About 4,100 women will die from cervical cancer this year. That’s a heartbreaking number considering experts say it doesn’t need to happen.
Cervical cancer is one of the most preventable cancers we have. The fact is that nearly all cases of it are caused by HPV (human papilloma virus), a virus that as of 2006 (2009 for boys) we have a vaccination for.
It’s called the HPV vaccine and it’s recommended for girls and boys ages 11 to 12 years old (and as early as 9 years old in some cases). For boys, the vaccine helps protect against genital warts, in addition to cancers in the anus, mouth, throat and penis.
However, as of 2015, the vaccination has been underutilized despite the fact that science says it greatly reduces a woman’s risk of getting cervical cancer by 70 percent. Yet reports in 2013 say that only 57 percent of girls ages 13 to 17 got vaccinated with the first dose; while only 32 percent received all three recommended doses. The rate for boys was even less at 35 percent.
So why are doctors not administering this vaccination – a vaccination that The Centers for Disease Control and Prevention estimates would avoid 53,000 future cervical cancers if only 80 percent of U.S. teens were vaccinated?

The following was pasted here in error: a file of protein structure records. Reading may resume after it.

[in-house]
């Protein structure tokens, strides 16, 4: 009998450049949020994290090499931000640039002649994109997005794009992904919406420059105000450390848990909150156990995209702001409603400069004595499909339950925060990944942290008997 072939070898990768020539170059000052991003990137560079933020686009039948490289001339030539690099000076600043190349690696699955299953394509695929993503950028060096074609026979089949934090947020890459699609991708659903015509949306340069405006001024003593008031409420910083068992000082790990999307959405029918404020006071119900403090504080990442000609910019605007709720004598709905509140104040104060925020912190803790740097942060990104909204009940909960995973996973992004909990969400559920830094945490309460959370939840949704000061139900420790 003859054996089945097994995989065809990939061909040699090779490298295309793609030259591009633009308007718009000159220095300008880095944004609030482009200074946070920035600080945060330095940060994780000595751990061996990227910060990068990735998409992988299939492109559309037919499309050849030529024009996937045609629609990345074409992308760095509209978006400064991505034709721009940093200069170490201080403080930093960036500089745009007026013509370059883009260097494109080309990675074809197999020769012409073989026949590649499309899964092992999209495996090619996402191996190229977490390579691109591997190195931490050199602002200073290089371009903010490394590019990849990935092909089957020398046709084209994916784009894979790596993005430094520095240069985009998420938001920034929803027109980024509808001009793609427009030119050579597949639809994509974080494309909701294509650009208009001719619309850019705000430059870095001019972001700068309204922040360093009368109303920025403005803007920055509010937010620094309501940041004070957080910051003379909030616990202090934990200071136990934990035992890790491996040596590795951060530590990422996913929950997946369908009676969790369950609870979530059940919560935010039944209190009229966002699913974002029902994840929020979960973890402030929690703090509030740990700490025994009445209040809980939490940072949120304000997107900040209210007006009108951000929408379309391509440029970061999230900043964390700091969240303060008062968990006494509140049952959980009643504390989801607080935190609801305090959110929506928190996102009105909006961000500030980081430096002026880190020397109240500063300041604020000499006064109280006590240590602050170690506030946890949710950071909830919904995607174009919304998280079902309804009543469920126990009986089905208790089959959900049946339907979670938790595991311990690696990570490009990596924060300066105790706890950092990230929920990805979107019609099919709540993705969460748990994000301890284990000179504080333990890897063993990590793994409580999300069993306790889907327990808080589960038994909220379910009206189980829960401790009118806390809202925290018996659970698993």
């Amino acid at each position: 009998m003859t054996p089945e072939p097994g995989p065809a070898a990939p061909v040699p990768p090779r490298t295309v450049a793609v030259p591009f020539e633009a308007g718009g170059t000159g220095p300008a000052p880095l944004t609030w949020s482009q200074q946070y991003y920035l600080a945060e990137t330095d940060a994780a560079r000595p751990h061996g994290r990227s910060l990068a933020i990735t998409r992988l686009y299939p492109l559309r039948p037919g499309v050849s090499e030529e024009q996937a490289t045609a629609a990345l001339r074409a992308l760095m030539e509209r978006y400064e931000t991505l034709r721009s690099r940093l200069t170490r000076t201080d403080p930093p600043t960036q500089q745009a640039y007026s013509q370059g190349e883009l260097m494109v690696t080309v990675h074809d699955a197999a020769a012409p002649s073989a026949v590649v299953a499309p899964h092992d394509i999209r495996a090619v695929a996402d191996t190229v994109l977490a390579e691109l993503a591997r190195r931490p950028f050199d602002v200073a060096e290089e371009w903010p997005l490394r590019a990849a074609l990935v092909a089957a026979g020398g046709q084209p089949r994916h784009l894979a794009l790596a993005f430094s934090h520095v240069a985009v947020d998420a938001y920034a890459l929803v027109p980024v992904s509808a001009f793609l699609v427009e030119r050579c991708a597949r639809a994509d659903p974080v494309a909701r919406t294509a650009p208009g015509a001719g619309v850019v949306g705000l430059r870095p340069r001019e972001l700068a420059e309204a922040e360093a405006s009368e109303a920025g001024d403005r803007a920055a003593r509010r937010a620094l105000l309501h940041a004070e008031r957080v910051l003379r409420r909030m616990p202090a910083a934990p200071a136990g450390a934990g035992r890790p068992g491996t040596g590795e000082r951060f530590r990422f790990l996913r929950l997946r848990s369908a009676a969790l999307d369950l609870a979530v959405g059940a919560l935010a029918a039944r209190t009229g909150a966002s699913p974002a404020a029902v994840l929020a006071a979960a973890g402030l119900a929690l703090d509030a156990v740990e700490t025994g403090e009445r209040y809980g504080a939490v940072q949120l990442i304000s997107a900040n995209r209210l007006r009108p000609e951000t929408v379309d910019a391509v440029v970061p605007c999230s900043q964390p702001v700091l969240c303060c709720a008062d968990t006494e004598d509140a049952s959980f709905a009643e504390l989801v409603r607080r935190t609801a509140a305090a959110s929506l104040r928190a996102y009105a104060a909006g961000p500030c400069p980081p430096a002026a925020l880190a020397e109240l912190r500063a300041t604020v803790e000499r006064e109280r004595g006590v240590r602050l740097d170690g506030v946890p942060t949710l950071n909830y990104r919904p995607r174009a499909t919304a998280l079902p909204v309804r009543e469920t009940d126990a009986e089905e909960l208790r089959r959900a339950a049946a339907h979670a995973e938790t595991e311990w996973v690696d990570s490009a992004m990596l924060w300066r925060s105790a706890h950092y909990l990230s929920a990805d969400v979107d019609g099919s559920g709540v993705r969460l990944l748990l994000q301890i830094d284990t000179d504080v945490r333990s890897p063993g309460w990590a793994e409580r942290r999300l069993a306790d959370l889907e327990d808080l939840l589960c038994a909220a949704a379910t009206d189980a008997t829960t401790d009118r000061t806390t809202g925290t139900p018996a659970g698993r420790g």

For one, parents have questions. Will getting vaccinated give my child a false sense of unprotected-sex security? Why does it need to be administered at such a young age when “catch-up” vaccinations are available at a more appropriate age? Do I even want to talk to my 11-year-old about risky sex?
Parents, it seems, are not alone in their hesitation. In more conservative parts of the country, a study shows that doctors themselves are reluctant to recommend the vaccine until they know parents are ready to talk openly with their children about sex.
Which certainly sounds reasonable, except for one thing: this vaccine is not about sex. It’s about cancer.
The research published in JAMA Internal Medicine this past February shows that there is no increase of STDs in vaccinated teens, just as there is evidence that girls who have access to free birth control are no more sexually active than girls who don’t.
For decades people have been wishing, praying, hoping for a cancer cure. We’re not there, but we have something that can greatly help protect against most – albeit not all – cases of cervical and HPV-related cancers.
If you’re not comfortable talking about sex with your 11 year old, then don’t. But do talk to your child about reducing his or her risk of cancer. Communicate things like the importance of a healthy diet, limiting tobacco and alcohol as they get older, avoiding risky behaviors in general, protecting skin from the sun, maintaining well checks and health screenings, and exercising regularly. These are all things that help reduce the risk of cancer.
And, so can getting the HPV vaccination.
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